The Suspension of Time
Completed in 1974, and standing over six feet tall and fourteen feet wide, The Fulbright Triptych is widely considered a masterpiece of contemporary art: a striking family tableau rendered in vivid detail on three wood panels, which has quietly inspired, exhorted, and challenged its viewers for years.
The Suspension of Time is a collection of essays on Simon Dinnerstein’s extraordinary painting, reproduced here in full color. It includes writing by singularly rich range of contributors, from the Pulitzer Prize–winning novelists Jhumpa Lahiri and Anthony Doerr to acclaimed poet Dan Beachy-Quick, and from art historians such as Colin Eisler, Albert Boime, and Thomas M. Messer to composer George Crumb and actor John Turturro. Each essay in The Suspension of Time offers its unique perspective, but taken as a whole they develop a dialogue of collaboration that directly reflects The Fulbright Triptych’s inherent message of symphonic connectivity, demonstrating the rich potential for collaboration between visual, literary, musical, and other arts.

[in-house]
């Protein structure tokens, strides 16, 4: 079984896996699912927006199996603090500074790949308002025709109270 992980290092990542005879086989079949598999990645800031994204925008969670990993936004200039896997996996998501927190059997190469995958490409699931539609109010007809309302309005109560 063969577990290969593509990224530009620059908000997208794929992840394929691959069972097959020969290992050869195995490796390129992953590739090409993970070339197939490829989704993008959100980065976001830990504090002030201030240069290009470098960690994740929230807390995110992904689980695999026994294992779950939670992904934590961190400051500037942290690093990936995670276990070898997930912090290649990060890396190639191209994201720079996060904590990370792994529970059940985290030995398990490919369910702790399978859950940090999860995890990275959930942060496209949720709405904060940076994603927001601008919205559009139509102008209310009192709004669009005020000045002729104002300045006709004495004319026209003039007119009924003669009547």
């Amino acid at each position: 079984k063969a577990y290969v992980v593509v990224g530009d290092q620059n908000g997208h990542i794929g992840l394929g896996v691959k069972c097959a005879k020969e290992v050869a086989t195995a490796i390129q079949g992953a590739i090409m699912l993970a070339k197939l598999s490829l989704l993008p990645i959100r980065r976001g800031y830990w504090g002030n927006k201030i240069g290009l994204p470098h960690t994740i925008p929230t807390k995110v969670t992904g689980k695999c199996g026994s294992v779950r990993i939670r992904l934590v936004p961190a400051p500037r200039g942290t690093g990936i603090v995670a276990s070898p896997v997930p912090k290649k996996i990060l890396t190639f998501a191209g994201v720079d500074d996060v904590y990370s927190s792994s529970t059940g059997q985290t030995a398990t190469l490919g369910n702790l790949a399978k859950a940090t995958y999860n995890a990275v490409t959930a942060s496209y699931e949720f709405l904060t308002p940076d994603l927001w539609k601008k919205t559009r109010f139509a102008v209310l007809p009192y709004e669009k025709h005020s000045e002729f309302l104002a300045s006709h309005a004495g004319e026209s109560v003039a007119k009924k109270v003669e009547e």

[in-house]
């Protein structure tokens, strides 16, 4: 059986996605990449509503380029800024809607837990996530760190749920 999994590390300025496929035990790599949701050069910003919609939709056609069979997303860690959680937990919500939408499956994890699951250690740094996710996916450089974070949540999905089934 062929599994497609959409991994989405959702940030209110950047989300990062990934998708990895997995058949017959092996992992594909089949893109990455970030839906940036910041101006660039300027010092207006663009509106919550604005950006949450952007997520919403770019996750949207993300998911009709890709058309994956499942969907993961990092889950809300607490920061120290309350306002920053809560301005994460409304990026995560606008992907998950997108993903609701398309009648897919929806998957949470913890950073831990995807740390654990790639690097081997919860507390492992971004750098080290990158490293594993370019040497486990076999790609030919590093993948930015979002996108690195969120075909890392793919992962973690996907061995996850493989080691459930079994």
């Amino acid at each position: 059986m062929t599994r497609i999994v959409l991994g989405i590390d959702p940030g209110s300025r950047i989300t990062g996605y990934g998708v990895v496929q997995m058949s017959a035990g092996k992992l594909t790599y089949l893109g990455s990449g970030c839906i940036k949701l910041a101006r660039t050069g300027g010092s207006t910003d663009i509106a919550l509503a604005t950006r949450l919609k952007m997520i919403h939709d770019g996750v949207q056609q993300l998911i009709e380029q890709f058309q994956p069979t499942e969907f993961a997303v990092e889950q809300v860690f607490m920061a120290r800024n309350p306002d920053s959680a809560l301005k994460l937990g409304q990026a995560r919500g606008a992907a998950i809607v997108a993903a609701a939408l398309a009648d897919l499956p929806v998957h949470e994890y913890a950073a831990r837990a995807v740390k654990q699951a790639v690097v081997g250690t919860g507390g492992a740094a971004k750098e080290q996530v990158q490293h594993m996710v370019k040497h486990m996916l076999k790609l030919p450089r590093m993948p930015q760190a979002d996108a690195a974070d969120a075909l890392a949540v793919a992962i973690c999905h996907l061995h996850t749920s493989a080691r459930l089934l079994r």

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Praise and Prizes
“Simon Dinnerstein’s Fulbright Triptych is one of those singular and astonishing works of art which seem to imply a description of the whole world merely by insisting on a scrupulous gaze at one perfect instant. . . . No surprise that it has now served as a point of instigation for a cycle of astonishing written responses; this book is like tuning the painting in like a radio, to a station where these responses were always already playing.”
“In The Suspension of Time, Dinnerstein continues the life of ‘A.’ Being an artist, yet also recognizing oneself as the protagonist in an artist’s project, must evoke curious and complex feelings—not unlike seeing oneself turn or being turned into a character in a novel.”
“A revealing portrait of the artist and an energetic exploration of the creative process . . . Readers interested in contemporary art and the creative process and scholars of contemporary American art will find this book significant.”